Posted on June 21st, 2011 by
In the most recent version of the National Toxicology Program’s Report on Carcinogens, two new substances have been classified as “known human carcinogens” and six others have been classified as “reasonably anticipated to be human carcinogens.”
The National Toxicology Program is headquartered at the National Institute of Environmental Health Sciences, part of the National Institutes of Health. The NTP’s Report on Carcinogens—now in its 12th Edition—provides information about substances that are known or reasonably anticipated to cause cancer in humans.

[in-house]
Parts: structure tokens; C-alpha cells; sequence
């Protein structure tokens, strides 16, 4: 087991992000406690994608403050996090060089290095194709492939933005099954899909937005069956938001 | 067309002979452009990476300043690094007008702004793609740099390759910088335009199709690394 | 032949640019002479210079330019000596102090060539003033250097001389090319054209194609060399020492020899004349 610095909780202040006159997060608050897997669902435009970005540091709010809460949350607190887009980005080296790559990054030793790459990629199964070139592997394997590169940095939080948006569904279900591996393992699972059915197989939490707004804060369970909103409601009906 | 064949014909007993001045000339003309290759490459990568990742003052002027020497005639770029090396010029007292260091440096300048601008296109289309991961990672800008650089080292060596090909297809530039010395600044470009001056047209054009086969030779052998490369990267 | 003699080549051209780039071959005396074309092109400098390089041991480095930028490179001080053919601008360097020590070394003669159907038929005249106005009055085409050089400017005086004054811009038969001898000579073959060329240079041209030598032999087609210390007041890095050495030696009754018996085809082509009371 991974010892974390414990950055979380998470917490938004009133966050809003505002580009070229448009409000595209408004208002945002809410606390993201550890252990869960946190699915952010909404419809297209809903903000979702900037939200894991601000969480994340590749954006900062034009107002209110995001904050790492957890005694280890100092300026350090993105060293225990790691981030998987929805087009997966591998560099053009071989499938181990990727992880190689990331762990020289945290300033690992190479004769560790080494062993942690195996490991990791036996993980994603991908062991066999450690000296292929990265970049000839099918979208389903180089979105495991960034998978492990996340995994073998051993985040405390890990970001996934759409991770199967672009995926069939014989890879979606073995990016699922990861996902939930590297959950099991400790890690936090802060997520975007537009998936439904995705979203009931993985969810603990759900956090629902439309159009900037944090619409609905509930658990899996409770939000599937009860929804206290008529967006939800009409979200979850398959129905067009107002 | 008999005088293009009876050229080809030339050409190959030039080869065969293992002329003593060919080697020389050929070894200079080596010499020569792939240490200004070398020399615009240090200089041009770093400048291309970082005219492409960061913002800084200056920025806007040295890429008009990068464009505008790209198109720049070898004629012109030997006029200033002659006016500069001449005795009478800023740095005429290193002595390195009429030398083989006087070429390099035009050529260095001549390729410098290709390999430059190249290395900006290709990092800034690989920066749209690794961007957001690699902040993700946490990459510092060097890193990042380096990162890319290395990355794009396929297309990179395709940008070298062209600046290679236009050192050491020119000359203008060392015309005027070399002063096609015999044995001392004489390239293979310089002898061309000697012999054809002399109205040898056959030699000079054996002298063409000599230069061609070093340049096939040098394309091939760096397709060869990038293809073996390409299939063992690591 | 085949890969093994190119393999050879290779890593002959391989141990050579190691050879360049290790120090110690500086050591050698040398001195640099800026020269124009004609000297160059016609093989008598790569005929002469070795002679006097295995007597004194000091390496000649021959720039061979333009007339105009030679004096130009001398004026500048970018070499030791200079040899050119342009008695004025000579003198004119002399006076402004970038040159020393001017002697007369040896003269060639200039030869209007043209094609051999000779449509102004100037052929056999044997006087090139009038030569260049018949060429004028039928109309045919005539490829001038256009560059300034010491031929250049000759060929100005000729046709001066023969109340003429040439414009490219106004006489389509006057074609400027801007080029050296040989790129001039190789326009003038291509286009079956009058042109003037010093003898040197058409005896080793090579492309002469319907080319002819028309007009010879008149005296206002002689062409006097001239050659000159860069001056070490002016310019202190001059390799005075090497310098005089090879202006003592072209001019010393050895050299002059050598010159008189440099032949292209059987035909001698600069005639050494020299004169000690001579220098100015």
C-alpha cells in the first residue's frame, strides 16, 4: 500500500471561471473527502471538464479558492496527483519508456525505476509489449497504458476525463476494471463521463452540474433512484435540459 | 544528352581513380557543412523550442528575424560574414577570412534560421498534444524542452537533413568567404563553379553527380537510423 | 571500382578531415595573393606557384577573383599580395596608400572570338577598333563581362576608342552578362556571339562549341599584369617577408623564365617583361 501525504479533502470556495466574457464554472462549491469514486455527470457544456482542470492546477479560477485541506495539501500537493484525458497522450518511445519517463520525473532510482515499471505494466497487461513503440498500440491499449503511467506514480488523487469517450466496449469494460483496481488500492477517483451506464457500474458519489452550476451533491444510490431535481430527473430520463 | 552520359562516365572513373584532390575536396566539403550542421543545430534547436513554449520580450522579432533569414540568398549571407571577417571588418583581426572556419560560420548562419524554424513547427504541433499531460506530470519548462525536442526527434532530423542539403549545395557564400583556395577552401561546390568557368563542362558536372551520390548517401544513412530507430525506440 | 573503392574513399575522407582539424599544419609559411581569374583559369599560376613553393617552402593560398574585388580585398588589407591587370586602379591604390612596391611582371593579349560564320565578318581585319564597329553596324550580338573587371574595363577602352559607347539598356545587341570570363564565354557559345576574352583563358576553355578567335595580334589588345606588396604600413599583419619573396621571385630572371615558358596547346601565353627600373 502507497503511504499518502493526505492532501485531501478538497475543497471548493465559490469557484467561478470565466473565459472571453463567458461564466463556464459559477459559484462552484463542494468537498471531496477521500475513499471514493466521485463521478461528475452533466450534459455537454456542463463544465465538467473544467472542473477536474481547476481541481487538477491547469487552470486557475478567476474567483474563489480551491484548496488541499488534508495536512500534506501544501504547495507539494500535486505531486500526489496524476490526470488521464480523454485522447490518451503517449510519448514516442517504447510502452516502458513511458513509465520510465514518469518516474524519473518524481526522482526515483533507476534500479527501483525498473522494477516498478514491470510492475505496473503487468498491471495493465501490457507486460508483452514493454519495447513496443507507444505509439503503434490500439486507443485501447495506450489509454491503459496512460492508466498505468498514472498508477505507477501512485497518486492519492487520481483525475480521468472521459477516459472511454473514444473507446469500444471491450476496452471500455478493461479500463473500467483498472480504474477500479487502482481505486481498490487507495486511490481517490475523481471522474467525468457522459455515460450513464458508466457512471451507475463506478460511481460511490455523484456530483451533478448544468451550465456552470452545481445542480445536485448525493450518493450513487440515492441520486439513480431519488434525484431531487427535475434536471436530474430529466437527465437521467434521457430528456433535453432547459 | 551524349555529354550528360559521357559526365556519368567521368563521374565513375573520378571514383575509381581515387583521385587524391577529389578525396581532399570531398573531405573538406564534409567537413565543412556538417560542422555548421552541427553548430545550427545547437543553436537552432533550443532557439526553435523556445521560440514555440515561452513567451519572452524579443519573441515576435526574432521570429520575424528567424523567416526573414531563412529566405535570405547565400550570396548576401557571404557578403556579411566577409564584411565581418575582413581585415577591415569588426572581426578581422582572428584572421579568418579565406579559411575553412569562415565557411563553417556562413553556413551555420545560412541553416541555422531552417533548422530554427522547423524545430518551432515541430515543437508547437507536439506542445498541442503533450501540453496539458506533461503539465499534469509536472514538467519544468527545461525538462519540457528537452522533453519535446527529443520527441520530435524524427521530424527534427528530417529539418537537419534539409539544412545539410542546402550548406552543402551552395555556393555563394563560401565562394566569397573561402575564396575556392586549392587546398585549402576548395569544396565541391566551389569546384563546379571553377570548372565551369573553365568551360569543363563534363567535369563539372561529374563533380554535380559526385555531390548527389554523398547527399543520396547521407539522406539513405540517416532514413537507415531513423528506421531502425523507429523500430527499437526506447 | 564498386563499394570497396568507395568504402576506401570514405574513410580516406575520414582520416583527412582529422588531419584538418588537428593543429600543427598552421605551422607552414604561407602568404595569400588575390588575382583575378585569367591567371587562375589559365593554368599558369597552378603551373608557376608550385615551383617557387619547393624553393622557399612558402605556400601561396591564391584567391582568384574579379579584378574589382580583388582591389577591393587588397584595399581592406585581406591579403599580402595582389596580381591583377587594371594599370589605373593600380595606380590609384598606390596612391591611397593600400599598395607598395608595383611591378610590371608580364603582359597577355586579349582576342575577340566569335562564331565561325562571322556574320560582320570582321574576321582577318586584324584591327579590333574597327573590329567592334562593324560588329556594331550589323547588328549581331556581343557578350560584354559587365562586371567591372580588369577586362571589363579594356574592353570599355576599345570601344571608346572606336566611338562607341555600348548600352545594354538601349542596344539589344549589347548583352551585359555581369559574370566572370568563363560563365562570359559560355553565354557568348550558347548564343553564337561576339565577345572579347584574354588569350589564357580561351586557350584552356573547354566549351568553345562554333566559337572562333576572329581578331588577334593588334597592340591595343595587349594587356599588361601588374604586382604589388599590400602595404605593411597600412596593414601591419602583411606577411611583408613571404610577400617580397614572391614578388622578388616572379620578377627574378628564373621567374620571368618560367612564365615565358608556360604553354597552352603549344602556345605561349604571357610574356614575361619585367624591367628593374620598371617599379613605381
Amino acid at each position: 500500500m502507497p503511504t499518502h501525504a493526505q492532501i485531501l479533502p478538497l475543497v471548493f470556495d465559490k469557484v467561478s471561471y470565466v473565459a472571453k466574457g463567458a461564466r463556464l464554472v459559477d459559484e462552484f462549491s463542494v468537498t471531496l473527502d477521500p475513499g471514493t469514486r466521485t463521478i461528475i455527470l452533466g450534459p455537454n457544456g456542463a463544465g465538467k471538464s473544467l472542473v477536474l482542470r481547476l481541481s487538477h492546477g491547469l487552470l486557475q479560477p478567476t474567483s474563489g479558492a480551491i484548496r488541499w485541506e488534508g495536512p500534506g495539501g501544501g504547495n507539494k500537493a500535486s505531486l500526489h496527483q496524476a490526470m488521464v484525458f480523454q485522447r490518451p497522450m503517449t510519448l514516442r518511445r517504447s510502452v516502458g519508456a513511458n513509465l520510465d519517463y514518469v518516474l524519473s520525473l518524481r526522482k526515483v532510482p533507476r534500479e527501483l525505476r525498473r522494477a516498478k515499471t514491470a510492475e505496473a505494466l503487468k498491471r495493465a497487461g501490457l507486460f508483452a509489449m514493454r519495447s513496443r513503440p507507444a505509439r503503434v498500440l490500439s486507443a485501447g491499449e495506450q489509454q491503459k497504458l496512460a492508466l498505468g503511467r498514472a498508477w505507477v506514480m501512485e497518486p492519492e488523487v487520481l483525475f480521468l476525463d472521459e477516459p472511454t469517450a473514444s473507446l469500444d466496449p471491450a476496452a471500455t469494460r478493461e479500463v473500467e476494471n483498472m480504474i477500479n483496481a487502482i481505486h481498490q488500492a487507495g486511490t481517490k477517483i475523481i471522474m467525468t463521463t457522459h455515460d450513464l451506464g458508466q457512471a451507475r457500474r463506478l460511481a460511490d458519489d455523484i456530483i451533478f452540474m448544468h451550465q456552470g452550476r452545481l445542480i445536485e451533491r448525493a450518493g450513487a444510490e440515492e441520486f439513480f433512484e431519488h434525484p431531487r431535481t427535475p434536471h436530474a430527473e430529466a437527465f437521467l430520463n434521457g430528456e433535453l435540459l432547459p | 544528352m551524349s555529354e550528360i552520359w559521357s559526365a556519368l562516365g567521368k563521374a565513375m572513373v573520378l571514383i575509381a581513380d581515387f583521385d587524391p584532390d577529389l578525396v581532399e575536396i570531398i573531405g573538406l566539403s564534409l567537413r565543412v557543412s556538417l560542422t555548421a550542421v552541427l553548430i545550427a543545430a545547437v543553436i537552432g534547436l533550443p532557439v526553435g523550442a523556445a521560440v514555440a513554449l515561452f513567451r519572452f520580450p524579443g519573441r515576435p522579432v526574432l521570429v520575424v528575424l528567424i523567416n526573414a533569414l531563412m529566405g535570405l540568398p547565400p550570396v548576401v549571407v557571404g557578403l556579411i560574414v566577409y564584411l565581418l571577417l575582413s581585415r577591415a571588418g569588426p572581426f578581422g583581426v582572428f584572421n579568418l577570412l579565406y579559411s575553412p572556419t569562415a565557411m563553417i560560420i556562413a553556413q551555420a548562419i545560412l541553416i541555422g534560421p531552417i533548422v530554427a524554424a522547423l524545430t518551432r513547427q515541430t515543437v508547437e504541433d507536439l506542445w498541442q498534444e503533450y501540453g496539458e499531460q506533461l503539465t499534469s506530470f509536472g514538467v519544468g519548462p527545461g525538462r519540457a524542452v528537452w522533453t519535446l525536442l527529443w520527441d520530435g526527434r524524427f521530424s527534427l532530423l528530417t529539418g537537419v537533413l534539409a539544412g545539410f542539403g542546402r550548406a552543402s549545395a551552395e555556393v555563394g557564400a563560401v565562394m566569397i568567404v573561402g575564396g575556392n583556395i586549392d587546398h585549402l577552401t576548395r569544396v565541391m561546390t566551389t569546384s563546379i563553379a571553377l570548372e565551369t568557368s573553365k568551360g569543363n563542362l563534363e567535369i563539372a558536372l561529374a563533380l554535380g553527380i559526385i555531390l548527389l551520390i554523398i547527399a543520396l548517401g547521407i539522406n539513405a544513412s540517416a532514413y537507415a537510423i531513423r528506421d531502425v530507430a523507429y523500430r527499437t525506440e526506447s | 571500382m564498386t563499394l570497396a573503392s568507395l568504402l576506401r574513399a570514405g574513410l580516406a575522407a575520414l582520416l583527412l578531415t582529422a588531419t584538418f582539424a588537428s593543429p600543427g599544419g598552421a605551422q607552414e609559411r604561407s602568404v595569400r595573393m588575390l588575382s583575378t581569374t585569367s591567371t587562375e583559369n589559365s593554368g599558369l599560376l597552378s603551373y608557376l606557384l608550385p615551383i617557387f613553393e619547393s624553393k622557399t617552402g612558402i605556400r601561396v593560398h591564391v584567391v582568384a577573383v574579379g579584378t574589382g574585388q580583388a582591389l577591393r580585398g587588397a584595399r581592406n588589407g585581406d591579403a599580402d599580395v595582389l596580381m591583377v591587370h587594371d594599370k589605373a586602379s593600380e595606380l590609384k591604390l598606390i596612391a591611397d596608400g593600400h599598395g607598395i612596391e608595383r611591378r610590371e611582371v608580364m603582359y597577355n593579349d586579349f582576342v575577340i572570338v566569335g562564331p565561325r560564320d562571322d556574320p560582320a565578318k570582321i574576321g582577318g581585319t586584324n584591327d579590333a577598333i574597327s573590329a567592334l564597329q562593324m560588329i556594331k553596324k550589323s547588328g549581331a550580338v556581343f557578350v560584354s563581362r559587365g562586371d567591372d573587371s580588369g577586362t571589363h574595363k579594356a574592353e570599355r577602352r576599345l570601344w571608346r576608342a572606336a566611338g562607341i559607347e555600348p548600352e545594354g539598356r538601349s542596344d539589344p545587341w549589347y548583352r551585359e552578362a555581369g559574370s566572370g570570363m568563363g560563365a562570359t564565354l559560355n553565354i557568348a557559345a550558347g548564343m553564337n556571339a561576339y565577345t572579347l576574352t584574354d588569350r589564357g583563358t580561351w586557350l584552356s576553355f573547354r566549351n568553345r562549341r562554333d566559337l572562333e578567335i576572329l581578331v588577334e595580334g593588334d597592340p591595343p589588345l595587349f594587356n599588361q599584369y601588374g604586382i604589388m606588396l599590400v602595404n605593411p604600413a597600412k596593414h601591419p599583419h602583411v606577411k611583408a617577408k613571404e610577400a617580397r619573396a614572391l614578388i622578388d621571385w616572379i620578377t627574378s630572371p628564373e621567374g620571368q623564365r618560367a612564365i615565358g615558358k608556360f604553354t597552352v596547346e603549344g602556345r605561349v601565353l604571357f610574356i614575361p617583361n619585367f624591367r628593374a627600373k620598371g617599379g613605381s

The following two substances were added to the list of known human carcinogens (factors known to cause cancer in humans):
The following six substances were added to the list of substances that are “reasonably anticipated to be human carcinogens”:
With these additions, the Report on Carcinogens now contains 240 listings. The likelihood of cancer following exposure to a known or possible carcinogen depends on many factors, including the amount of exposure, the duration of exposure, and a person’s underlying susceptibility to cancer.
Reference: NIH news. 10 June 2011: New substances added to HHS Report on Carcinogens.
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